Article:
Discovering Great Mormon Buildings

Archive for October, 2011

Hollywood Stake Tabernacle Window Detail


Cultural Hall Windows as seen from the internal courtyard.

1209 S Manhattan Pl
Los Angeles, CA
Built 1928
Architect: Pope and Burton
Map Location of Building


Hollywood Stake Tabernacle Steeple

1209 S Manhattan Pl
Los Angeles, CA
Built 1928
Architect: Pope and Burton
Map Location of Building


Hollywood Stake Tabernacle Exterior


Sunrise breaking through a foggy morning on one of the greatest buildings ever built by the LDS Church.

1209 S Manhattan Pl
Los Angeles, CA
Built 1928
Architect: Pope and Burton
Map Location of Building


Henderson 3rd Ward Courtyard Detail

303 S Cholla St
Henderson, NV
Built 1964
Architect: Dean Pierce
Map Location of Building


Henderson 3rd Ward Pulpit

303 S Cholla St
Henderson, NV
Built 1964
Architect: Dean Pierce
Map Location of Building


Henderson 3rd Ward Exterior Detail

303 S Cholla St
Henderson, NV
Built 1964
Architect: Dean Pierce
Map Location of Building


Henderson 3rd Ward Courtyard

303 S Cholla St
Henderson, NV
Built 1964
Architect: Dean Pierce
Map Location of Building


Henderson 3rd Ward Cultural Hall Exterior

303 S Cholla St
Henderson, NV
Built 1964
Architect: Dean Pierce
Map Location of Building


Las Vegas 9th Ward Artwork


By Norwegian LDS sculptor Torleif S. Knaphus, 1954

3400 W Charleston Blvd
Las Vegas, NV
Built 1961
Architect: Harold W Burton
Map Location of Building


Las Vegas 9th Ward Chapel Interior

3400 W Charleston Blvd
Las Vegas, NV
Built 1961
Architect: Harold W Burton
Map Location of Building


Las Vegas 9th Ward Entry

3400 W Charleston Blvd
Las Vegas, NV
Built 1961
Architect: Harold W Burton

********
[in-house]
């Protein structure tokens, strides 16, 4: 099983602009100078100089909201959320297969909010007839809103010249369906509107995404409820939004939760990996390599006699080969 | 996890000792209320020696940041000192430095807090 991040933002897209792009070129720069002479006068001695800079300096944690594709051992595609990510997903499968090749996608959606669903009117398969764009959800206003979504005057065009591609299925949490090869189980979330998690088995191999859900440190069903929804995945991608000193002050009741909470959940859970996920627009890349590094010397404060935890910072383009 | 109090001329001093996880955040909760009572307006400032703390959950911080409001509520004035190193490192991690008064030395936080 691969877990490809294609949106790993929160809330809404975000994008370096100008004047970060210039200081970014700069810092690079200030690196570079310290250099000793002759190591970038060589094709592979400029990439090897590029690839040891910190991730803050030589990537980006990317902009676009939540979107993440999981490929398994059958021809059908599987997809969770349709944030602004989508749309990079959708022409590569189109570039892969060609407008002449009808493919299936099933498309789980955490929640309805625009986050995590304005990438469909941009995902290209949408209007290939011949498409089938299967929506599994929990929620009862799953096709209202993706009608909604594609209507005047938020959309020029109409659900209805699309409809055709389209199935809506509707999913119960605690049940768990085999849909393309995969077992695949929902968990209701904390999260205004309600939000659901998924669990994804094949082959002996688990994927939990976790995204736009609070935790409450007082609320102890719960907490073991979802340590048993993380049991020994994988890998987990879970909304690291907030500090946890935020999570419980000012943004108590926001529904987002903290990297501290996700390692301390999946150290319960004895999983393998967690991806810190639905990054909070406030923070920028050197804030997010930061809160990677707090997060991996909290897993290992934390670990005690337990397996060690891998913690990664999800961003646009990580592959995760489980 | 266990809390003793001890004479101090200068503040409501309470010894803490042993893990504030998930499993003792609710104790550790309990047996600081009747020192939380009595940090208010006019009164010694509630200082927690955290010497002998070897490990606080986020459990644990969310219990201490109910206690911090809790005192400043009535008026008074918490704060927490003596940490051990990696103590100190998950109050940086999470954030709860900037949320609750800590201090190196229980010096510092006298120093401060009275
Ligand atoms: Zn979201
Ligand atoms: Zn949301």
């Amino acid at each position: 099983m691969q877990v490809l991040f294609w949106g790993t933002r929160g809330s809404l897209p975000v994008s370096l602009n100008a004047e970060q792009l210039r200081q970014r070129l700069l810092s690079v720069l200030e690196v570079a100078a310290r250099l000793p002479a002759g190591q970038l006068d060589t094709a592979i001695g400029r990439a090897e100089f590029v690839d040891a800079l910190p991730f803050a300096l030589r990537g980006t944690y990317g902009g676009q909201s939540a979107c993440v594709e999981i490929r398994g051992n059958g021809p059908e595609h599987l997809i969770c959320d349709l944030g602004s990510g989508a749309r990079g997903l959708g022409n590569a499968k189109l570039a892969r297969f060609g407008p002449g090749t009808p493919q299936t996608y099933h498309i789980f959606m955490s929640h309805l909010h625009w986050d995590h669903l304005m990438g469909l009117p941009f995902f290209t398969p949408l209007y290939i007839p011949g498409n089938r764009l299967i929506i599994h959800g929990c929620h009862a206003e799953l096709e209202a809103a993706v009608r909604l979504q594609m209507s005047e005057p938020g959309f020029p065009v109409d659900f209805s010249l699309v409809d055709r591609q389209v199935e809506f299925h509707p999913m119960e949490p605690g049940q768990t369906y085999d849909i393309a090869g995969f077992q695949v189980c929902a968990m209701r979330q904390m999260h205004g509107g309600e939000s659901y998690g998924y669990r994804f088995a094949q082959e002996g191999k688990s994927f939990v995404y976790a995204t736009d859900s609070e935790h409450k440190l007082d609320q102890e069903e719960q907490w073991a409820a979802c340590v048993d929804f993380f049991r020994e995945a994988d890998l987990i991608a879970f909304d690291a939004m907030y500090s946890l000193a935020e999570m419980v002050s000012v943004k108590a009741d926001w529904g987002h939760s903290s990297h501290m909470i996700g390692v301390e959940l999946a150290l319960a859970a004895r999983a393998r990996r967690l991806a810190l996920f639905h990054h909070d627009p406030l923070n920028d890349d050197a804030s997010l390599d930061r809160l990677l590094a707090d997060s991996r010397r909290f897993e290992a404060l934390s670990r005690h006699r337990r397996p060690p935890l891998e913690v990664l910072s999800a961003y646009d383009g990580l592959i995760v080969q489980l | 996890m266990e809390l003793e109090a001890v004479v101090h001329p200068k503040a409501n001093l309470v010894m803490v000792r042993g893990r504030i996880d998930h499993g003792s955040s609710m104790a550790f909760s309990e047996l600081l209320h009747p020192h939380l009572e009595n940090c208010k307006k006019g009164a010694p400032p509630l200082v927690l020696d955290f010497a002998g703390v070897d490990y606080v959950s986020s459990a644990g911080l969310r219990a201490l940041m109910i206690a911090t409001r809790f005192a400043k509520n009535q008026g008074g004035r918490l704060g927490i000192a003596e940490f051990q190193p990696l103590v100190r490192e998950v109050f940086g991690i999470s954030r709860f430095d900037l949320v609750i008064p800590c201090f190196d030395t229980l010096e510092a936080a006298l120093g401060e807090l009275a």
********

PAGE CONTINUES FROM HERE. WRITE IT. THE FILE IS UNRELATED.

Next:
Map Location of Building


Las Vegas 9th Ward Exterior

3400 W Charleston Blvd
Las Vegas, NV
Built 1961
Architect: Harold W Burton
Map Location of Building


Milwaukee Branch Rendering


(Image from Deseret News 03 Sep 1932)

A commenter on this site clued me in to this gorgeous old English style chapel that was the first LDS-built meetinghouse in Milwaukee. The triangular-shaped property was purchased during the Great Depression at the convergence of West Roosevelt Drive, West Leon Terrace Drive and North 44th Street. The members raised $33,534.33 for their building that was budgeted to cost $50,000. Local Wisconsin Lannon stone was secured for the exterior instead of the red brick that was in the original design. Construction began Aug 8, 1932 and was dedicated by President Heber J Grant on June 13, 1933. Seating capacity of the chapel was 400, with a social hall, dining room, kitchen and ten classrooms.

After over 50 years of use and with few members left in the area, the building was sold in 1986, but then repurchased and bought back in 1997 when growth to the area returned. After purchasing the building it was noted that even the church name remained in tile work above the main door. If anyone has pictures or can obtain good pictures of the interior and exterior of this building, I would be very interested in speaking with you.

4422 W Leon Terrace
Milwaukee, WI
Built 1932-33; Sold 1986; Purchased 1997
Map Location of Building


Manila YSA Ward Window

835 N 900 E
American Fork, UT
Map Location of Building


Manila YSA Ward Cultural Hall

835 N 900 E
American Fork, UT
Map Location of Building


Manila YSA Ward Chapel Interior


I’m not sure why so many of the pews have been removed, but there are a lot of chairs on both the right and left aisles that appear to be used in their place.